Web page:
Wednesday, May 18, 2022

David Adams Cleveland Interview - Gods of Deception


Photo Content from David Adams Cleveland

David Adams Cleveland is a novelist and art historian. His previous novel, Time’s Betrayal, was awarded Best Historical Novel of 2017 by Reading the Past. Pulitzer prize-winning author Robert Olen Butler called Time’s Betrayal “a vast, rich, endlessly absorbing novel engaging with the great and enduring theme of literary art, the quest for identity.” Bruce Olds, two-time Pulitzer-nominated author, described Time’s Betrayal as a “monumental work . . . in a league of its own and class by itself . . . a large-hearted American epic that deserves the widest possible, most discriminating of readerships.” In summer 2014, his second novel, Love’s Attraction, became the top-selling hardback fiction for Barnes & Noble in New England. Fictionalcities.uk included Love’s Attraction on its list of top novels for 2013. His first novel, With a Gemlike Flame, drew wide praise for its evocation of Venice and the hunt for a lost masterpiece by Raphael.

His pathbreaking art history book, A History of American Tonalism 1880 – 1920, Crucible of American Modernism, has just been published in a third edition with a new sixty-page introduction by Abbeville Press; this bestselling book in American art history won the Silver Medal in Art History in the Book of the Year Awards, 2010, and Outstanding Academic Title 2011, from the American Library Association. David was a regular reviewer for ARTnews and has written for The Magazine Antiques, the American Art Review, and Dance Magazine. For almost a decade, he was the arts editor at Voice of America. He worked with his son, Carter Cleveland, founder of Artsy.net, to build Artsy into the leading art platform in the world for discovering, buying and selling fine art.

He and his wife split their time between the Catskills and Siesta Key, Florida. More about David and his publications can be found on his author site: davidadamscleveland.com.

      
  

Greatest thing you learned at school.
Love of good books especially Joseph Conrad and Robert Penn Warren.

When/how did you realize you had a creative dream or calling to fulfill?
After reading the works of another Joseph, Joseph Campbell and his books on the power of myth: a world of wonder (the sheer majesty of humankind’s journey) just opened up, which I felt compelled to explore in fiction, as well as art history.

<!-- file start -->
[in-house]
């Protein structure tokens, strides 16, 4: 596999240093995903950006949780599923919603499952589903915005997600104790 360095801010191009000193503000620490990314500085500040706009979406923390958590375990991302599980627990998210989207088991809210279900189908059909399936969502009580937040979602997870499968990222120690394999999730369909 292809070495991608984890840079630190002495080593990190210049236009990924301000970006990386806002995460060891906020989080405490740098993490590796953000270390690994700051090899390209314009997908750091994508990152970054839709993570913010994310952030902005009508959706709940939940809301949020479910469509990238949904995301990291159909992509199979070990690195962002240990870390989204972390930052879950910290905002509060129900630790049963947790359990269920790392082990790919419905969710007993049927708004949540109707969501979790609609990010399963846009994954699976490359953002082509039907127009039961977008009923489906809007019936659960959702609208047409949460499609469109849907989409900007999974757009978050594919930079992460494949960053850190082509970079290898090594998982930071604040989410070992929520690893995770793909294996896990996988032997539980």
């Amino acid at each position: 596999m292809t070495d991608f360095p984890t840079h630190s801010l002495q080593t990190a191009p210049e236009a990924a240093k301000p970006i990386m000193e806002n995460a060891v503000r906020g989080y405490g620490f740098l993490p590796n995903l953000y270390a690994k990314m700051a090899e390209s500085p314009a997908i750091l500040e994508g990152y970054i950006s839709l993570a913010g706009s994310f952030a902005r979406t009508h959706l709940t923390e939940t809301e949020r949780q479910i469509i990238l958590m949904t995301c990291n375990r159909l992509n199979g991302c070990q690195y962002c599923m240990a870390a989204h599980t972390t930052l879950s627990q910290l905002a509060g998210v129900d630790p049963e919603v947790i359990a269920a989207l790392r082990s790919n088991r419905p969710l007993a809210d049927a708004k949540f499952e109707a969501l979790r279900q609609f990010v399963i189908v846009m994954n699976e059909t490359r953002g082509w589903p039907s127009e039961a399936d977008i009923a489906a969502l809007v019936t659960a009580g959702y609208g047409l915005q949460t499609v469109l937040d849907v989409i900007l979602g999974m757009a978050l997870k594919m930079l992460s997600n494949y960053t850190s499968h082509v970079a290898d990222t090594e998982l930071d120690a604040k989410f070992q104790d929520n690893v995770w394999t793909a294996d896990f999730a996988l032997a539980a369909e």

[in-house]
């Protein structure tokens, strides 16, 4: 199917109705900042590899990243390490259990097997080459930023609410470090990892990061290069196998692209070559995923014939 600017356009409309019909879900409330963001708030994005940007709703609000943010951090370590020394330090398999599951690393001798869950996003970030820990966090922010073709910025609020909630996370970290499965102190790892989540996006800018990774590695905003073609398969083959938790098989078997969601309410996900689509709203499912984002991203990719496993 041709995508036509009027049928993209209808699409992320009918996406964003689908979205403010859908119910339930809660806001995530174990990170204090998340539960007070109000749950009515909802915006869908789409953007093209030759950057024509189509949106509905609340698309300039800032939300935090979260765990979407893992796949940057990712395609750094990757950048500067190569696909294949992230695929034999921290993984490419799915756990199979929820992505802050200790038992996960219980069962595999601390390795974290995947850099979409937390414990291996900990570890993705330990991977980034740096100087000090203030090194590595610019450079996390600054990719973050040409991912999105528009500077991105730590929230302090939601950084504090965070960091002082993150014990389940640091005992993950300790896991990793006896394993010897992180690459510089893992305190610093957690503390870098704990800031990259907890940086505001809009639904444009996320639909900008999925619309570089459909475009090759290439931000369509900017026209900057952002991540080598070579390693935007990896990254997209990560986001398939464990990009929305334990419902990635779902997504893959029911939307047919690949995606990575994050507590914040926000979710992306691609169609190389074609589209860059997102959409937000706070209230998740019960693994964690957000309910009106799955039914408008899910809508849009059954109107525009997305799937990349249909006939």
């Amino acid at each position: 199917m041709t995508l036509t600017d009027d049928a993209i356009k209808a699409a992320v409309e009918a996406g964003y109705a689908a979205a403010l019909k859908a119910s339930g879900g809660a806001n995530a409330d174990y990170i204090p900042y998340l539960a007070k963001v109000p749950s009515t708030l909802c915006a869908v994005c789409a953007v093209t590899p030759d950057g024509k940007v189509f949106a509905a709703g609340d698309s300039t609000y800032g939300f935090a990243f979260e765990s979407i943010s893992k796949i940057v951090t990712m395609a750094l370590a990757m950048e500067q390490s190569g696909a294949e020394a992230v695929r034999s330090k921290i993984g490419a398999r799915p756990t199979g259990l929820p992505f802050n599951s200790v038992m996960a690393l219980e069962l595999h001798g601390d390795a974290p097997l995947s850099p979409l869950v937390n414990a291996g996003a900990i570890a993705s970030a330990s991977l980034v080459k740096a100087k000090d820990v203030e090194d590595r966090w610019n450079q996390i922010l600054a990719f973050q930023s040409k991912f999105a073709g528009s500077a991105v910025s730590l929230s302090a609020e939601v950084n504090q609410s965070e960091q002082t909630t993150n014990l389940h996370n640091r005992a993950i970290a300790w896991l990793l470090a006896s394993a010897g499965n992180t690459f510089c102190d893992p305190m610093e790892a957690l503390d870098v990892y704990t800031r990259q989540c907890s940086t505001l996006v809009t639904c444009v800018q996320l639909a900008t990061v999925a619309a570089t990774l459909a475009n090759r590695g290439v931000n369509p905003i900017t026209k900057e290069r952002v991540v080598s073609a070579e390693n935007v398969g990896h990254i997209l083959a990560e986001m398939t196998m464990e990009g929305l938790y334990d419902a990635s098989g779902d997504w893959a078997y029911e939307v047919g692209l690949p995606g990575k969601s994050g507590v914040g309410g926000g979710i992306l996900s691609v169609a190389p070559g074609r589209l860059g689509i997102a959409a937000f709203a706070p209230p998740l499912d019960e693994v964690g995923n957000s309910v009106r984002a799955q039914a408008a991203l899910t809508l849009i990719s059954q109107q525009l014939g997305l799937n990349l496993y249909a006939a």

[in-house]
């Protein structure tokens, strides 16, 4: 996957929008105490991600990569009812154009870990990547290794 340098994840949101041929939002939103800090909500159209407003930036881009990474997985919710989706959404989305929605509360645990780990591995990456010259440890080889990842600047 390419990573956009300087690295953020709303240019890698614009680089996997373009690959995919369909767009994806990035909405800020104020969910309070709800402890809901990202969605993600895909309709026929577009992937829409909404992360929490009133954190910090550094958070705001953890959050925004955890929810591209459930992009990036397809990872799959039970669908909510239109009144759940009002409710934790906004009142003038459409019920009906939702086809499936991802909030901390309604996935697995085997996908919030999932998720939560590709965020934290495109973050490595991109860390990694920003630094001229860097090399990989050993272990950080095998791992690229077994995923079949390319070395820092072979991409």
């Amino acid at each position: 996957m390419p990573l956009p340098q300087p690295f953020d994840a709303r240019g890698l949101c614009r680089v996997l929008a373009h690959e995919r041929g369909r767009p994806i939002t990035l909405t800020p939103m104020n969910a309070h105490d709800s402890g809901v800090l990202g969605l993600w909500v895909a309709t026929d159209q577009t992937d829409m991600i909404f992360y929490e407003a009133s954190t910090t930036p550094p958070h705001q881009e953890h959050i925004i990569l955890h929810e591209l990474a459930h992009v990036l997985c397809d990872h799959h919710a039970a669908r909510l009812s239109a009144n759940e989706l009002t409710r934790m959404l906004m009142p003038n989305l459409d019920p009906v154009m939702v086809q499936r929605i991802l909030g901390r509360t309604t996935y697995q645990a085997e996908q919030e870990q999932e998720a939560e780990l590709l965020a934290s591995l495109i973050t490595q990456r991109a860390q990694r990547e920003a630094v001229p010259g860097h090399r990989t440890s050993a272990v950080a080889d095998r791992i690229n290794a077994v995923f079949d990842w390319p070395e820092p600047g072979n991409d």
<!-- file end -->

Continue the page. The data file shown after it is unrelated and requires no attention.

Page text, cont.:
Beyond your own work (of course), what is your all-time favorite book and why? And what is Your favorite book outside of your genre?
Marcel Proust’s novels, Swann’s Way, or Remembrance of Things Past through Time Regained, which touch on so many of the great literary and philosophical themes about how memory seizes our lives and leads us on a journey into the strange and wonderful byways of the past, while engaging our present and tempting us to a future beyond imagining.

I read a lot of history and art history (since I’m also an art historian), and I need to do a lot of research for my books, and most recently reading up on the Alger Hiss spy trial and all the new information that has come out on Stalin’s spies, and how they infiltrated the US government in the thirties and forties. I just finished Carl Bernstein’s Chasing History, about his days as a copy boy at the Evening Star in Washington, DC during the early sixties, a poignant and nostalgic read for me since I, too, was once a copy boy at the Star when I was seventeen, a great paper founded by my great great grandfather, George Adams during the Civil War.

Tell us your most rewarding experience since being published.
Believe it or not, sitting with a pile of books at over 30 Barnes & Nobles—and a bunch of Indies—with my last book and having a chance to talk to readers, and the satisfaction of signing a book that I know they will enjoy.

What was the single worst distraction that kept you from writing this book?
I suppose the impact of covid, in that for almost a year my sons were sheltering with us, but it was a distraction that I wouldn’t have missed for the world!

If you could have written one book in history, what book would that be?